Bottom-up initiated basic research


France - French
The context is "the input of resources has led to an unhealthy unbalance between strategic and bottom-up initiated basic research".
I know that "basic research" is "recherche fondamentale", so would "recherche fondamentale ascendante" be correct ? and what does "initiated" mean in this context ?
thank you
  • gardian

    English - Ireland

    Basic research or fundamental research simply aims to achieve a better scientific understanding of the subject. It does not aim to produce new commercial applications.

    [Actually I always distinguish between basic research and fundamental research even though they have the same objective. Basic research would describe purely scientific research which is principally experimental. Fundamental research would describe scientific research which involves principally such methods as deductions from the laws of physics, computations based on existing data, mathematical modelling, etc. But this is beside the point in your context.]

    Apart from basic or fundamental research, there is applied research.
    This aims to solve a specific existing problem in industry or society, develop new materials or processes for industrial/commercial application, improve the performance and/or the cost-efficiency of existing products.
    Applied research may be initiated (= directed, driven, funded) by individual companies in the sector in question -- this would be bottom-up research.
    Or it may be initiated by the state, e.g. if the state's Department of Enterprise believes that it is desirable to assist local businesses in that sector by funding applied research into product development in that sector so as to consolidate/increase employment and revenues from that sector. This would be top-down research.


    Senior Member
    French - France
    I think gardian's post is off topic, since the question is about "bottom-up initiated basic research", which as said by Keith Bradford is originated by the researchers themselves. In French a phrase such as recherche non finalisée may entail this idea, while not reflecting the "bottom-up" notion explicitly. In the new funding system governed by ANR (agence nationale de la recherche) you have "programme blancs", allowing some funding of proposals freely defined by "bottom" researchers, independently of state's or industry's priorities. But we don't have an equivalent to "bottom-up" in this context, I'm afraid.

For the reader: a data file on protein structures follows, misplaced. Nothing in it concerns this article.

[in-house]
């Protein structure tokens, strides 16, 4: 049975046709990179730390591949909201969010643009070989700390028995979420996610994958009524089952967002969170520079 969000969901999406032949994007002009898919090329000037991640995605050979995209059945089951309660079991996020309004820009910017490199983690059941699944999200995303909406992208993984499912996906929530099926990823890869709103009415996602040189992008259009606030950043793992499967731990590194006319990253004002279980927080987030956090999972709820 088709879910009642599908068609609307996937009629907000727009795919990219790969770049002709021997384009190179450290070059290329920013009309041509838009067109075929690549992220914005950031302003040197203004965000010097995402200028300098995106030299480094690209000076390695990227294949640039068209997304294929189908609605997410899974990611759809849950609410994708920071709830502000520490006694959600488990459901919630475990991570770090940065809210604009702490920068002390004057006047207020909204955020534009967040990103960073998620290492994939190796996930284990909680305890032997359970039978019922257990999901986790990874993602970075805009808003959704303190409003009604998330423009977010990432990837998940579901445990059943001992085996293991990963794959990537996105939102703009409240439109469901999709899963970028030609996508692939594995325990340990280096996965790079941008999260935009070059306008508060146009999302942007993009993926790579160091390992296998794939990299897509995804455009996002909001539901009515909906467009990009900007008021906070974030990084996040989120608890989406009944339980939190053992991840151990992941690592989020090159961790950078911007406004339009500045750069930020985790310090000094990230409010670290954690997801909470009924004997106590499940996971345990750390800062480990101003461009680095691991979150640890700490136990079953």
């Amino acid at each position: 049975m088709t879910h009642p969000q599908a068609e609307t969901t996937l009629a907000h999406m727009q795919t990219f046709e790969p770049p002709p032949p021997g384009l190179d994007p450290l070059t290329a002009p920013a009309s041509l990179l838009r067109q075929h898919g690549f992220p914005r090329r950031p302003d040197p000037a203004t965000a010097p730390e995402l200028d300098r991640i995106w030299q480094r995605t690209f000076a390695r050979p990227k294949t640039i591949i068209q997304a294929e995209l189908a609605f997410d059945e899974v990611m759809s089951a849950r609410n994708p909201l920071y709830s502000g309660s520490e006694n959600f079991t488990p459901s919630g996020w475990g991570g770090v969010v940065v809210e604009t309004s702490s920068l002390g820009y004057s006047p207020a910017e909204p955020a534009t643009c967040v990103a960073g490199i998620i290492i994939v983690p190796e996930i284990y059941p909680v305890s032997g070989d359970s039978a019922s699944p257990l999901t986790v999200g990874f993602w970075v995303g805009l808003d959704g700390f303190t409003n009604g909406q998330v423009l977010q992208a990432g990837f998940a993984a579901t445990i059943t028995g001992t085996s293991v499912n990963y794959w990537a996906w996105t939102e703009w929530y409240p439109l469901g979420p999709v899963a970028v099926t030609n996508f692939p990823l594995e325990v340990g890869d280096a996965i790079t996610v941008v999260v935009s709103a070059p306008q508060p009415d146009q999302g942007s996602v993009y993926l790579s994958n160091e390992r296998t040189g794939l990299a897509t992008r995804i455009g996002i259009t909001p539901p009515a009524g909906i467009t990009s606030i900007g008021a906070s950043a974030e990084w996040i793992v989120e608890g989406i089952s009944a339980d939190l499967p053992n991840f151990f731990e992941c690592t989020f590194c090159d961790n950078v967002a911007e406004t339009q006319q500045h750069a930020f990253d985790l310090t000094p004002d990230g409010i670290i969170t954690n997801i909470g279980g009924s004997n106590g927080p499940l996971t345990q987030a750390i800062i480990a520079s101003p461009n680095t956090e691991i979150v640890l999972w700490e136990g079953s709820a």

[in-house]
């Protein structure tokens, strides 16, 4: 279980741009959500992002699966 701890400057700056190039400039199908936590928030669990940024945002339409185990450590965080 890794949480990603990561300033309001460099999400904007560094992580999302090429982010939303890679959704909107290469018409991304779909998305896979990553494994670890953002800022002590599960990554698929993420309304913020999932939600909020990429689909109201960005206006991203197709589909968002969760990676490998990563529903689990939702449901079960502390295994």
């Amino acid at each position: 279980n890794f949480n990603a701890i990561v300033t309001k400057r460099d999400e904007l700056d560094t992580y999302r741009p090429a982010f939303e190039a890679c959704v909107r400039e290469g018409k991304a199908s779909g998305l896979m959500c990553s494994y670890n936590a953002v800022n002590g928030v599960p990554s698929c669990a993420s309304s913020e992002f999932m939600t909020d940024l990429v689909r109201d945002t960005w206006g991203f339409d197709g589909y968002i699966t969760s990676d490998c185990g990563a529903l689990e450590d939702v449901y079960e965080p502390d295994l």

Last edited:


    English - Ireland
    Right, Mauricet, I see your point.
    I did miss the essence of the original post.

    As to bottom-up initiated basic research:
    It seems clear to me that these projects are perforce self-funded and self-directed, except insofar as the state or local enterprise agencies may already have made available certain facilities/expertise for such companies.
    Hence the economic disadvantage between the state funded strategic basic research and the largely self-funded bottom-up basic research.

    Recherche fondamentale indépendante


    Senior Member
    French - France
    gardian said:
    Recherche fondamentale indépendante :tick:
    Not bad. But I think what we're talking about is probably state funded as well, it's about research in universities and academia, where some of the funding comes through strategic programmes and some is given to "bottom-up initiated" projects that do not necessarily fit in state defined strategy. There is some (shrinking) freedom left to researchers to do what they think best.


    English - Ireland
    Even if what you say is true in principle, the contributions to original independent researchers in this country (or the UK from my experience) is very small compared to that directed towards agreed EU target areas.
    Besides - not least as a result of this very situation - there are very few truly independent researchers within academia. Most academics are deliberately targeting areas of research into which funding is already being poured. There is also a pressure on all academics to participate in the declared research goals of his/her department and sometimes cross-departmental/cross-faculty research. Put into that mix the natural fear of a young academic to appear independent compared to colleagues (at least till he/she gets tenure) and there goes their time.
    I'm saying nothing here about the atmosphere of academic life, detached relationships, overconcern about how they might appear instead of what they might achieve -- and then the fact that they clearly have to prioritise their teaching and departmental responsibilities.
    Hardly the best environment for real independent basic research.
    But the occasional one does succeed and the funding, departmental support, smart research students, etc eventually follows that successful person.
    Enfait un cas pour un grand bon courage . . . .
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